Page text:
A new workout class recently drew a ton of buzz on the internet because of a new “bare-bones” gimmick–literally. This NYC fitness studio is pushing out a naked, bodyweight fitness class and rationalizing it by touting the “unique” benefits of working out naked.
The truth is however, that this is just another hook to try and lure people through the door.
The three supposed benefits of working out naked are: greater body awareness, empowerment, and unrestricted movement. The last one in particular is incredibly funny to me, as they are trying to push the fact that being naked allows you to perform exercises more effectively because clothes aren’t getting in the way, as if that wasn’t obvious enough. In addition to the absurdity of this statement, the only way I can see how being naked will feasibly improve your body awareness is because you’re not wearing shoes. Shoes do decrease your proprioceptive awareness by putting something between your foot (which sends a lot of sensory information) and the floor. So maybe you can “get naked” and just take off your shoes every once in a while!
But perhaps the more pressing issue is the idea that getting naked will be empowering for those who are looking to get fit in the first place, and allow them to feel more comfortable in their own bodies. Hate to say it but it, doesn’t actually work that way.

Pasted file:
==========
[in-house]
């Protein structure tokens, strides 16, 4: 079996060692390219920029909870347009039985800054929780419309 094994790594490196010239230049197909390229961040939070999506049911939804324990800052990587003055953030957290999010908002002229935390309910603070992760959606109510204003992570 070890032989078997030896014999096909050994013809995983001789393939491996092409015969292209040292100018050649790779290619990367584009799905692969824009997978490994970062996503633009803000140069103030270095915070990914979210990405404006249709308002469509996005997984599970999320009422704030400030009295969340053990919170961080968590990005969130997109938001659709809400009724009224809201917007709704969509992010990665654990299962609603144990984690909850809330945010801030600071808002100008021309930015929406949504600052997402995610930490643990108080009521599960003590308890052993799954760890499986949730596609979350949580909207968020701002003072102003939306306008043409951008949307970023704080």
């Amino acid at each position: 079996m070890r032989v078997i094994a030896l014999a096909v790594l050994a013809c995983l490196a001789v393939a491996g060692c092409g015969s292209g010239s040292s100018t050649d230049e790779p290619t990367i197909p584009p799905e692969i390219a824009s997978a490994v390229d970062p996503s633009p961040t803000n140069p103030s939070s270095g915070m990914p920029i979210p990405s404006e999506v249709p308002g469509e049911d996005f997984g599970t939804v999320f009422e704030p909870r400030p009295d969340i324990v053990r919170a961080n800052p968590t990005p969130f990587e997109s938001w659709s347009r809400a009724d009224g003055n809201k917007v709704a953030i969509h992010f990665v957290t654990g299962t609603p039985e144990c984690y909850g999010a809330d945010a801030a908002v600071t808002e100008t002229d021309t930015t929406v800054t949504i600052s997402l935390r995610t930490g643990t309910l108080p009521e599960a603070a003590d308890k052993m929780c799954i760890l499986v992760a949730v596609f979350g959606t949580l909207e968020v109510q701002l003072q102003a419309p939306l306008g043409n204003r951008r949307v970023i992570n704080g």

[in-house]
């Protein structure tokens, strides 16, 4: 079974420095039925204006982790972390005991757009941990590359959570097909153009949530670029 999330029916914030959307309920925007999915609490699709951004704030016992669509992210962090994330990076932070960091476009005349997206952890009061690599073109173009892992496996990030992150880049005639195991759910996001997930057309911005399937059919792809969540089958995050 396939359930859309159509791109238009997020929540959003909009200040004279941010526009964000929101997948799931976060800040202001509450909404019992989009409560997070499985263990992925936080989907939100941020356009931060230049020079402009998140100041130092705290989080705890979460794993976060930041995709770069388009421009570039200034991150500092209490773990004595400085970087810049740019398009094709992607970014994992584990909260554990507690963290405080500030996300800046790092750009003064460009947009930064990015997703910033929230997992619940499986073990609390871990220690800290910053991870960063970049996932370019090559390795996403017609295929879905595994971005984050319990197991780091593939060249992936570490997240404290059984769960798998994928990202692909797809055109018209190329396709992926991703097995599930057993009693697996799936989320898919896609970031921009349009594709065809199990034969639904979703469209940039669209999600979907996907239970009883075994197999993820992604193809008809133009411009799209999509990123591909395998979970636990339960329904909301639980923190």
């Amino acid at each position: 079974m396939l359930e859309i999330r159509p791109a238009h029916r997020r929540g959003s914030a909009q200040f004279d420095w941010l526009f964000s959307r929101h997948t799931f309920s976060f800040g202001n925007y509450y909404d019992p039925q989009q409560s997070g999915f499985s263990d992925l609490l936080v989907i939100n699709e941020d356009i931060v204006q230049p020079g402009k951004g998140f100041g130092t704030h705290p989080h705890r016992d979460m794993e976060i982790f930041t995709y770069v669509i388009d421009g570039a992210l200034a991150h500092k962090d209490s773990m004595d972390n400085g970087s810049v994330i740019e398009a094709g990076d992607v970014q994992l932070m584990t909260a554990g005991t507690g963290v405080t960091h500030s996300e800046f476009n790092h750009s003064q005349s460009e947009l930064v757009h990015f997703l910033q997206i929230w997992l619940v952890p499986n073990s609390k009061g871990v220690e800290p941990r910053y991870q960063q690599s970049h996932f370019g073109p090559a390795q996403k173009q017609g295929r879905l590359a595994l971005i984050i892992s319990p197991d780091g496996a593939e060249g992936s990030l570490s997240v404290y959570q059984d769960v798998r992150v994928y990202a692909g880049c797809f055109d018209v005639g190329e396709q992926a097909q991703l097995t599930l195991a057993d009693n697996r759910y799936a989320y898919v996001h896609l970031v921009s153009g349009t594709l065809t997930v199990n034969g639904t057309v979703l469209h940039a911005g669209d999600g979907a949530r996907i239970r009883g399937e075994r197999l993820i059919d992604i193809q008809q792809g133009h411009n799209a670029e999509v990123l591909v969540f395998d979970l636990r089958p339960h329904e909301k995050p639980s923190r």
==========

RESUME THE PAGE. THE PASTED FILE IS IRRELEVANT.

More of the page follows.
One of the biggest barriers that prevents people from going to the gym is the fear of being judged and looked at. People who want to get fit likely don’t feel comfortable in the first place, and asking them to strip down just adds more salt to the wound. I can’t see this class as anything more than an ego-driven echo chamber for elitists and narcissists who feel a superficial need to be better than everyone else just because they look better naked.
For most people, being in this environment will further deter them from continuing their lifestyle pursuits and actually make them feel worse about themselves. It’s certainly not the place for people who seek fitness and don’t feel the need to hurt other people to make themselves better. At the end of the day, this naked workout trend is just another PR stunt that tries and fails to make the part of the fitness industry that actually cares about helping people seem like a joke.
by Dan Cerone